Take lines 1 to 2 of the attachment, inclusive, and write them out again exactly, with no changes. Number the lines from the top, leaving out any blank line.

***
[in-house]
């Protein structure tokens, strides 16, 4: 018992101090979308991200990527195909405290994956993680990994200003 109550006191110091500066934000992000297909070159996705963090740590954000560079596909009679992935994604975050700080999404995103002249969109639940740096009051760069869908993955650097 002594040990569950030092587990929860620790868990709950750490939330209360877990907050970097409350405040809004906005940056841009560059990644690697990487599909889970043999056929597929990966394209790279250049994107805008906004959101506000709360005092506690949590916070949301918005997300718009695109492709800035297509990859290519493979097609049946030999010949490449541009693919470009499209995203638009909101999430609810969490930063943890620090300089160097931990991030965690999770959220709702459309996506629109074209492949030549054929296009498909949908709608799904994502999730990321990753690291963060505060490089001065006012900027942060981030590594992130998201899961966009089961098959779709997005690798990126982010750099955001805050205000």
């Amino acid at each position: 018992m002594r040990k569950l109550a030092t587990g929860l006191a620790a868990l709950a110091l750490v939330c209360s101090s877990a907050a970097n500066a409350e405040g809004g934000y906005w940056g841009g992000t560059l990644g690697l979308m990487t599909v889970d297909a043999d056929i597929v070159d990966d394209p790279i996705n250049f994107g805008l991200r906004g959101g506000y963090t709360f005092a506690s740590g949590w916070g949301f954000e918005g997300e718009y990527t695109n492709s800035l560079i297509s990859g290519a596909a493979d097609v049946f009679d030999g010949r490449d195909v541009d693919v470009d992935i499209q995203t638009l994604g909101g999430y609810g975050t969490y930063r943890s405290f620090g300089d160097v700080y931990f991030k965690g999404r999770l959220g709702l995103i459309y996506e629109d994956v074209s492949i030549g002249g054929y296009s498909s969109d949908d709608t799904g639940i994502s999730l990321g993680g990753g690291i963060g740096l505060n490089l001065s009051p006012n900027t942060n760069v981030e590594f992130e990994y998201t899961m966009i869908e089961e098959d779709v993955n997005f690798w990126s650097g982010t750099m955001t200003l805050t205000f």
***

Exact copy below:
[in-house]
């Protein structure tokens, strides 16, 4: 018992101090979308991200990527195909405290994956993680990994200003 109550006191110091500066934000992000297909070159996705963090740590954000560079596909009679992935994604975050700080999404995103002249969109639940740096009051760069869908993955650097 002594040990569950030092587990929860620790868990709950750490939330209360877990907050970097409350405040809004906005940056841009560059990644690697990487599909889970043999056929597929990966394209790279250049994107805008906004959101506000709360005092506690949590916070949301918005997300718009695109492709800035297509990859290519493979097609049946030999010949490449541009693919470009499209995203638009909101999430609810969490930063943890620090300089160097931990991030965690999770959220709702459309996506629109074209492949030549054929296009498909949908709608799904994502999730990321990753690291963060505060490089001065006012900027942060981030590594992130998201899961966009089961098959779709997005690798990126982010750099955001805050205000």